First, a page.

Home   >   News

Mobile is key to Capcom’s expansion goals in India

Company COO Haruhiro Tsujimoto believes Capcom may sell more games in India than China within a decade
Mobile is key to Capcom’s expansion goals in India
Stay Informed
Get Industry News In Your Inbox…
Sign Up Today

India is one of the world’s biggest mobile gaming markets, and one that’s poised for future success. The country’s games market is set to generate $868 million in revenue this year, and is predicted to reach $1.6 billion in 2027.

Furthermore, with a staggering 96.8% of India’s gamers playing on mobile, it’s clear that a strong mobile focus is key to capturing the attention of the country’s gamers.

Capcom is just one of the companies hoping to make inroads in India’s mobile market, and chief operating officer Haruhiro Tsujimoto has stated that it aims to sell more games in India than in China within the next decade, reports Bloomberg. This puts India firmly at the centre of its long-term growth plans.

"The market in India will grow exponentially in five to 10 years, as college students who enjoy games grow older and the economy develops," said Tsujimoto. "India’s population has already surpassed China’s. Taking that into consideration, we can expect to do better there than in China."

Capcom’s goals in India are certainly ambitious: At present, the company’s low profile in the mobile market and limited sales efforts within the country see Capcom sell around 100,000 games a year in the country. To combat this, the developer aims to expand its mobile gaming capabilities in an effort to capture the market.

Capcom is aiming to reach an annual sales figure of around two million copies within the next decade, and such ambitious targets require a strong focus on the country’s most popular platform, mobile.

A new resident

Newzoo data shows that Capcom’s weak presence in the free-to-play market leaves it at a significant disadvantage, but rather than create its own titles within the genre, it plans to continue to license content to other developers. Earlier this month saw one game release as part of this strategy - Monster Hunter Now, developed by AR specialist Niantic. The powerhouse pair accrued five million downloads for the game in its first week.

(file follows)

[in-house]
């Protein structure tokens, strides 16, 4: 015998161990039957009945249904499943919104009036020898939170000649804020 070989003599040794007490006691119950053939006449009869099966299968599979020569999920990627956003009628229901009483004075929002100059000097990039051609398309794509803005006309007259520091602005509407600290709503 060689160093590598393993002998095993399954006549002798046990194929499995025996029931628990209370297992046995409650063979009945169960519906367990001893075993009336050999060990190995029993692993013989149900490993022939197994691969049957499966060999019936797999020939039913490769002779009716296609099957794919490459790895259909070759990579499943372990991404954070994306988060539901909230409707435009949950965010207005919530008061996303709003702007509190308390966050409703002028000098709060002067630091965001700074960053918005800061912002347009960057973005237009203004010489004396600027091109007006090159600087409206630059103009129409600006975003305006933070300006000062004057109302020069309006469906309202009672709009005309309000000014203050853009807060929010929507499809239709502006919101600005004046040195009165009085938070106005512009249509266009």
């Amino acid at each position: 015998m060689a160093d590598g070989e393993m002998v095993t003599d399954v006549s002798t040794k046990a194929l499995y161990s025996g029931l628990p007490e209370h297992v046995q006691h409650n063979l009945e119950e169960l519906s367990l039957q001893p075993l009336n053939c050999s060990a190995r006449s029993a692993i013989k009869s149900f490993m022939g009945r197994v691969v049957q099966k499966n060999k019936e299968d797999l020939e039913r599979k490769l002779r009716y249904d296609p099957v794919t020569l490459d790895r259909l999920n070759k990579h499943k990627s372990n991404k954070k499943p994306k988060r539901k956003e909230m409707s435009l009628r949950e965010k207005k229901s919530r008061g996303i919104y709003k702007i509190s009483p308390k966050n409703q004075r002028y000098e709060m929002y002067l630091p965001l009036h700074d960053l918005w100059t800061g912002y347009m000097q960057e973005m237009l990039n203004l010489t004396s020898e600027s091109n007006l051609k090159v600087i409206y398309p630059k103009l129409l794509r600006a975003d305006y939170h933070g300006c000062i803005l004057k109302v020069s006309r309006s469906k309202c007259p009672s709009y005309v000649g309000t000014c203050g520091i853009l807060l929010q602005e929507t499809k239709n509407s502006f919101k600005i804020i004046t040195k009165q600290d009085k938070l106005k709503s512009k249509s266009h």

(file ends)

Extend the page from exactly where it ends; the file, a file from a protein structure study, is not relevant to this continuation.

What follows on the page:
Tsujimoto noted that free-to-play smartphone titles are "not a good fit with Capcom’s brand". As such, while the company will license its IPs for free-to-play games, the chief focus will be releasing console titles on phones.

"High-quality games should become more playable on a wider range of smartphones in the next few years, and that will give us an opportunity to reach gamers who don’t have consoles and PCs," he said.

"Finding and cultivating new markets is our own responsibility, and we will keep doing so aggressively."

The company is set to release two titles in its popular Resident Evil franchise - Resident Evil 4 Remake and Resident Evil Village - on Apple devices, and it’s likely we’ll see the strategy continue. With Capcom seemingly of the belief that mobile has finally caught up to the power of consoles and PC, we could see more and more of its hit games such as Devil May Cry, Ōkami, or Dead Rising make the move to mobile.

A focus on porting its existing titles to mobile as opposed to the in-house development of its own mobile titles is certainly a bold move, and one that may help the company stand out from its competitors in India.

Notably, Resident Evil 4's price on the iOS has been revealed as a hefty $60, in-line with the console version and emphasising Capcom's key goal of bringing console-quality titles to mobile.

Niantic recently unveiled its plans to increase monthly active users of Pokémon Go by a factor of 10 in India.